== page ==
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Marlborough School Student Newspaper
The Student News Site of Marlborough School

The UltraViolet

The Student News Site of Marlborough School

The UltraViolet

Fast Fashion: Happy Customers Promote Wastefulness

graphic by Sam '15
Graphic by Sam ’15

On Apr. 24, 2013, the Rana Plaza garment factory in Bangladesh collapsed. The tragedy, in which 1,100 garment workers lost their lives, exposed the lengths to which manufacturers and factory owners will disregard labor and safety requirements and exploit their workers in order to keep clothing inventories overflowing with on-trend clothing items at cheap prices. This horrific incident in Bangladesh shed a negative light on the fashion industry as a whole by providing insight into the lives of the individuals behind the sewing machines in some of the world’s most impoverished countries and exposing the often selfishly ignorant mindset of American consumers. The episode revealed terrible working conditions, overcrowding and extreme safety hazards that are ignored due to sheer convenience and ease.

According to NPR, “fast fashion” refers to inexpensive clothes that are produced in the fastest possible way to mimic current luxury fashion trends. Many factors have contributed to the rise and dominance of fast fashion, but among the most prominent are globalization, increased industrialization and technological innovation. While it is difficult to pinpoint exactly when and where the practice of fast fashion began, it is clear that the idea is heavily embedded into the minds of American consumers. The trend of cheap, disposable clothing that is mass produced overseas seems fairly recent. A 2011 ABC News study found that approximately 98% of the clothing purchased in the United States was imported from abroad, compared to a mere 41% in 1995. Additionally, a survey by the American Apparel & Footwear Association found that in 2013 the average American bought 68 garments and seven pairs of shoes a year, which is twice as much as the national average in 1991.

According to US News & World Report, “fast fashion has created a culture of disposable clothing, which exploits low-wage workers in other countries and is environmentally unsustainable.” Stores such as H&M, Forever 21, Zara, Old Navy and The Gap constantly turn over their merchandise to make room for newer, trendier clothing and to appeal to the young and fashionable consumer.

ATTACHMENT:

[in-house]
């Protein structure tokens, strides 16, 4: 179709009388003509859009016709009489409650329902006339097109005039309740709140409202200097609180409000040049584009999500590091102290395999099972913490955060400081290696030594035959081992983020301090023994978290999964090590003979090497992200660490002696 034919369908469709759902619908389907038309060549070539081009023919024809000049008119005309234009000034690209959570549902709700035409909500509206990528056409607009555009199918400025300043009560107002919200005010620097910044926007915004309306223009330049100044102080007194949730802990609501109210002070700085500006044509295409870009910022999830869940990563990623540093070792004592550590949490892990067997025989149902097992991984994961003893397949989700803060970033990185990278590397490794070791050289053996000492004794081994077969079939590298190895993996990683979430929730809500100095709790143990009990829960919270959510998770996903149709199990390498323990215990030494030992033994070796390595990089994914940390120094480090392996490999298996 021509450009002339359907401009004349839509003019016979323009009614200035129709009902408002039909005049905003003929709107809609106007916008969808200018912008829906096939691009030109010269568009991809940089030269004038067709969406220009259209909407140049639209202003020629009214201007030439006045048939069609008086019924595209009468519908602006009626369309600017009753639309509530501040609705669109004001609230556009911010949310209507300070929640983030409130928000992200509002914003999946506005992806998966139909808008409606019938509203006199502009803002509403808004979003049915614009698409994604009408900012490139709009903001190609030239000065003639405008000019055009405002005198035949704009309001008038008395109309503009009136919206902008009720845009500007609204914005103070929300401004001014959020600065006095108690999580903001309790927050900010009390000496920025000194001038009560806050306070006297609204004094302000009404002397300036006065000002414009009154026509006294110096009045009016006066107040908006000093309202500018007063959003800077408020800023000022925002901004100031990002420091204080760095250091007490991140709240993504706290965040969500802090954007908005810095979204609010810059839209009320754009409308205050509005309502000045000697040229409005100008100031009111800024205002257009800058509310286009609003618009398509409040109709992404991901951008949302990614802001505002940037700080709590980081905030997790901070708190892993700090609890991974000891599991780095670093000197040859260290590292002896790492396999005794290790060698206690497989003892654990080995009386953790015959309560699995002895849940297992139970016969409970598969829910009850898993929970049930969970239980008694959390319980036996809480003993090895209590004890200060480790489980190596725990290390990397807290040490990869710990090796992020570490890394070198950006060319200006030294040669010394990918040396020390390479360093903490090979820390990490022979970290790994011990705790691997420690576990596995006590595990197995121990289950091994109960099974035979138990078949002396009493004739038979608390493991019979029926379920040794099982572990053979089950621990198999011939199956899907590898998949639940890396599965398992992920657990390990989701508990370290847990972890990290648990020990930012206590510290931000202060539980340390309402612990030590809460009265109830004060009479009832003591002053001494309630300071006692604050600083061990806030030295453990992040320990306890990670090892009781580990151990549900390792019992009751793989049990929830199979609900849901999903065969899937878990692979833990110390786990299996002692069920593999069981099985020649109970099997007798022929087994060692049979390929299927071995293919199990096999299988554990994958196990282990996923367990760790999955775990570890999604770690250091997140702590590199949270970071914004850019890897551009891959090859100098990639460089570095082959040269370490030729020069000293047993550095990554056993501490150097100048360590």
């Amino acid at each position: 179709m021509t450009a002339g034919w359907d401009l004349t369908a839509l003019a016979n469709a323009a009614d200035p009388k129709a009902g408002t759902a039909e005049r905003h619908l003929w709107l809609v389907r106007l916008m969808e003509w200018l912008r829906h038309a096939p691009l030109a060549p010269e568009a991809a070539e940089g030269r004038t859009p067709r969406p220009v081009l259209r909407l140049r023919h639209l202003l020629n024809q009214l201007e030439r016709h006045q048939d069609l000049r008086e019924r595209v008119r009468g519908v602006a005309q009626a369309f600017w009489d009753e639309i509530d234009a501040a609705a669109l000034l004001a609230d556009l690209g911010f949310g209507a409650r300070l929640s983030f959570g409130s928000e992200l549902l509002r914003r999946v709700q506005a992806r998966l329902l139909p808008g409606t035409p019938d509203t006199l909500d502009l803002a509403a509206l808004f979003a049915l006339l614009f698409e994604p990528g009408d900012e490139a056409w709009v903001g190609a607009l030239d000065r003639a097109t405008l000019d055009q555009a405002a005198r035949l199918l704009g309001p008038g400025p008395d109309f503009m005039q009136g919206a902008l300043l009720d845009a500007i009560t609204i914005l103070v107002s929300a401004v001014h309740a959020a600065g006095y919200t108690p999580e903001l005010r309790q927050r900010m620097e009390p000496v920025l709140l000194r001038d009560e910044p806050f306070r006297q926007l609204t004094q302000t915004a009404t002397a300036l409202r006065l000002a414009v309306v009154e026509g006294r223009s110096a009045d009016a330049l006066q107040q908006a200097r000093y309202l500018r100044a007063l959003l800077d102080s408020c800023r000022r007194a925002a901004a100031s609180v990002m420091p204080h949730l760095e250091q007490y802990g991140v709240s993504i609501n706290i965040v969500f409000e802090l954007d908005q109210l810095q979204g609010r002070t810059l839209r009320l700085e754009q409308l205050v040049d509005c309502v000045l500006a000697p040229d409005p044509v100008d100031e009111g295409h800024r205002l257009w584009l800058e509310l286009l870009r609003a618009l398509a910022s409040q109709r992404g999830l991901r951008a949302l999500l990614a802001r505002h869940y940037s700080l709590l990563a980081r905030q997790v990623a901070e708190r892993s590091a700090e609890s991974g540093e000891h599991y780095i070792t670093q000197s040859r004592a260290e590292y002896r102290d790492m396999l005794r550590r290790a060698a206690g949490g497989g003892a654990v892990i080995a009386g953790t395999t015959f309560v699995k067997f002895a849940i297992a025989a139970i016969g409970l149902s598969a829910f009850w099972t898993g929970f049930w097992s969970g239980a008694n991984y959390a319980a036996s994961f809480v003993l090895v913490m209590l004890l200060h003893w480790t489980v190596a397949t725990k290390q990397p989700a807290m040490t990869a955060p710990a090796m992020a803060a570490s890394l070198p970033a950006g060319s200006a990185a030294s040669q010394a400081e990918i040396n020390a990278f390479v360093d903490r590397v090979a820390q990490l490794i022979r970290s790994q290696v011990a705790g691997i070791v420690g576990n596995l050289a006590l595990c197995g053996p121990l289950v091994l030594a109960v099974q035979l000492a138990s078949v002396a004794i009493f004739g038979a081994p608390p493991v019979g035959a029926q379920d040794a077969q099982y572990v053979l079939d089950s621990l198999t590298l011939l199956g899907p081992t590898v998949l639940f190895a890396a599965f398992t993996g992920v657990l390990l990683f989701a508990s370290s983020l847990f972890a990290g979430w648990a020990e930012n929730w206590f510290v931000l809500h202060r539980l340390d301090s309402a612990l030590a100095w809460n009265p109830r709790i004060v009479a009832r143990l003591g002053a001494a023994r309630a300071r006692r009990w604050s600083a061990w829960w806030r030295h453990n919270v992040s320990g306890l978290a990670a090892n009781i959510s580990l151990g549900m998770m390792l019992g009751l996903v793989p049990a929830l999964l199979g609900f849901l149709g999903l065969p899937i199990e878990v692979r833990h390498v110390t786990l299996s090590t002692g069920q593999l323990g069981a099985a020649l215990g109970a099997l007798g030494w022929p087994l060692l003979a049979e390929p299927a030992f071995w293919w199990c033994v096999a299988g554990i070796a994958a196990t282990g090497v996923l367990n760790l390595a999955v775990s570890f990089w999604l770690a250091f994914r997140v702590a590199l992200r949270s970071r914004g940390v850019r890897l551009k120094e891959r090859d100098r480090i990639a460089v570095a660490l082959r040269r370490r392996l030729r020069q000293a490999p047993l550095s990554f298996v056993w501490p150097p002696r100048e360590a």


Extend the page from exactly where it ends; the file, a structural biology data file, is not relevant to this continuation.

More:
“We want to surprise the customers,” says Margareta van den Bosch, H&M’s style adviser, in an NPR interview aired in Mar. 2 0 1 3 . “We want to have something exciting. And if it’s all the time hanging the same things there, it is not so exciting.”

Although the benefits of fast fashion include stylish, low-cost clothing and a huge increase in both productivity and employment, its downsides include the exploitation of low-wage workers in foreign countries, an increase in counterfeit and fraud among big business executives and an exponentially greater increase in damage to our environment.

 Although single-use goods are not a new concept, the rapid expansion in fast fashion has impacted the planet. According to the Environmental Protection Agency, Americans throw away about 12.7 million tons of clothes every year, which is an estimated 68 pounds of clothes per person. Increased demand for factories creates increased air pollution, exacerbated by little to no pollution regulations at most factories around the world. Lastly, fast fashion depletes our water  sources, promotes the use of harmful chemicals and increases our use of fossil fuels.

Fast fashion also raises a heavily debated ethical dilemma. As China’s economy rapidly developed and expanded to over 40,000 factories in the late 1970s, Chinese factory workers demanded higher wages. This led fast fashion companies to move their production to places with even lower wages, like Bangladesh. At its core, the cheap labor provided in developing countries such as Bangladesh and Vietnam enables companies to exploit factory workers, paying them $38 a month, for example, for hours of labor-intensive work. These factories are often poorly structured, overcrowded and unsanitary with plenty of room for disasters, as shown by the Bangladesh tragedy in 2013.

 Journalist and author Elizabeth Cline decided to investigate the phenomenon of fast fashion, and her recent book Overdressed explores the way in which fast fashion has transformed our attitudes about the world in which we live.

 “[Fast fashion] has really changed our relationship to clothing. We no longer really go out there to buy things that will last. We kind of walk into an H&M knowing that what we’ll buy for under $50, for even $15, may not last, may fall apart in the washing machine, you may only wear it once, but it’s OK because you’ve spent not so much money on it,” Cline writes.

She adds that, because the products are cheap and the designs are attractive, for most customers it’s “virtually impossible to walk out [of a clothing store] empty-handed.”

For most Americans, the issue of fast fashion is a double-edged sword. Steering away from fast fashion chains and purchasing, fewer, more expensive clothes of better quality seems like a perfect solution. However, the majority of Americans cannot afford anything more expensive than the $10 t-shirts they purchase on a regular basis, even though they may be compromising quality and encouraging the corruption of the production process.

“If people can’t afford better, shop where you’re going to shop. Sometimes it’s about how you shop and not where you shop. So if you buy something cheap, that doesn’t mean that you have to have a disposable attitude to it…or a disposable relationship to it,” Cline writes.

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